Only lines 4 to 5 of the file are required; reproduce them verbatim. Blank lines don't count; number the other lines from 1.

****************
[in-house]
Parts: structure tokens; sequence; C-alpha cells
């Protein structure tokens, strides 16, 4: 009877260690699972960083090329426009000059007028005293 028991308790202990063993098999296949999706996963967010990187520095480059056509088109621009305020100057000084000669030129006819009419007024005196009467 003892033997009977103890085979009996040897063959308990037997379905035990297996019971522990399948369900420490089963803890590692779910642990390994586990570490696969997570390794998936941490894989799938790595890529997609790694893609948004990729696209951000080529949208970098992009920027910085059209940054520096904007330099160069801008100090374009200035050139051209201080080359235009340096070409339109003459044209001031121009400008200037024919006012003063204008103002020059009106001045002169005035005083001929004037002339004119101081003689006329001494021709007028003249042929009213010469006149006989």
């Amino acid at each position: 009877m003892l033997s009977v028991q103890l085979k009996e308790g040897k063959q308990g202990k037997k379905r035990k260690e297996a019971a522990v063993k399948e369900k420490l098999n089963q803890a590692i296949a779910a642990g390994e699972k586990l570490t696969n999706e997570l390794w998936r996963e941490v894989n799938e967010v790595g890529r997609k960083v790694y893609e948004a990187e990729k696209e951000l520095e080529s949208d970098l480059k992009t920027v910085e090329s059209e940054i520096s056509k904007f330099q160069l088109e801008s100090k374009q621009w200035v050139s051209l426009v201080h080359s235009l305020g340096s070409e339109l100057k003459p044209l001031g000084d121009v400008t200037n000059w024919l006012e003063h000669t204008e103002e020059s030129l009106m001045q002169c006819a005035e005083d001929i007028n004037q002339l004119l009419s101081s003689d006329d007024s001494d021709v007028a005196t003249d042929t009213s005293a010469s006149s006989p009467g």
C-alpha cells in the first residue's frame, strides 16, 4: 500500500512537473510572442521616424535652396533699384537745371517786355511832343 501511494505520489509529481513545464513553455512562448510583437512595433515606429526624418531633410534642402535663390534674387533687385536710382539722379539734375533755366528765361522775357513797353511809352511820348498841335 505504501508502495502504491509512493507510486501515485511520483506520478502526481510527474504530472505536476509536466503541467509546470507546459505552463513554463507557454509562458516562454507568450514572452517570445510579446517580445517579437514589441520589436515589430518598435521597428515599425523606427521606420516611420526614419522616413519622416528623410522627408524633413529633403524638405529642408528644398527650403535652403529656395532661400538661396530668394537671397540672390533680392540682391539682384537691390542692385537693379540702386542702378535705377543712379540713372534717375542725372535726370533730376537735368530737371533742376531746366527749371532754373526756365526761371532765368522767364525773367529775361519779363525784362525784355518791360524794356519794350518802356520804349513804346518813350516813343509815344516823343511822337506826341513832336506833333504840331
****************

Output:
């Amino acid at each position: 009877m003892l033997s009977v028991q103890l085979k009996e308790g040897k063959q308990g202990k037997k379905r035990k260690e297996a019971a522990v063993k399948e369900k420490l098999n089963q803890a590692i296949a779910a642990g390994e699972k586990l570490t696969n999706e997570l390794w998936r996963e941490v894989n799938e967010v790595g890529r997609k960083v790694y893609e948004a990187e990729k696209e951000l520095e080529s949208d970098l480059k992009t920027v910085e090329s059209e940054i520096s056509k904007f330099q160069l088109e801008s100090k374009q621009w200035v050139s051209l426009v201080h080359s235009l305020g340096s070409e339109l100057k003459p044209l001031g000084d121009v400008t200037n000059w024919l006012e003063h000669t204008e103002e020059s030129l009106m001045q002169c006819a005035e005083d001929i007028n004037q002339l004119l009419s101081s003689d006329d007024s001494d021709v007028a005196t003249d042929t009213s005293a010469s006149s006989p009467g």
C-alpha cells in the first residue's frame, strides 16, 4: 500500500512537473510572442521616424535652396533699384537745371517786355511832343 501511494505520489509529481513545464513553455512562448510583437512595433515606429526624418531633410534642402535663390534674387533687385536710382539722379539734375533755366528765361522775357513797353511809352511820348498841335 505504501508502495502504491509512493507510486501515485511520483506520478502526481510527474504530472505536476509536466503541467509546470507546459505552463513554463507557454509562458516562454507568450514572452517570445510579446517580445517579437514589441520589436515589430518598435521597428515599425523606427521606420516611420526614419522616413519622416528623410522627408524633413529633403524638405529642408528644398527650403535652403529656395532661400538661396530668394537671397540672390533680392540682391539682384537691390542692385537693379540702386542702378535705377543712379540713372534717375542725372535726370533730376537735368530737371533742376531746366527749371532754373526756365526761371532765368522767364525773367529775361519779363525784362525784355518791360524794356519794350518802356520804349513804346518813350516813343509815344516823343511822337506826341513832336506833333504840331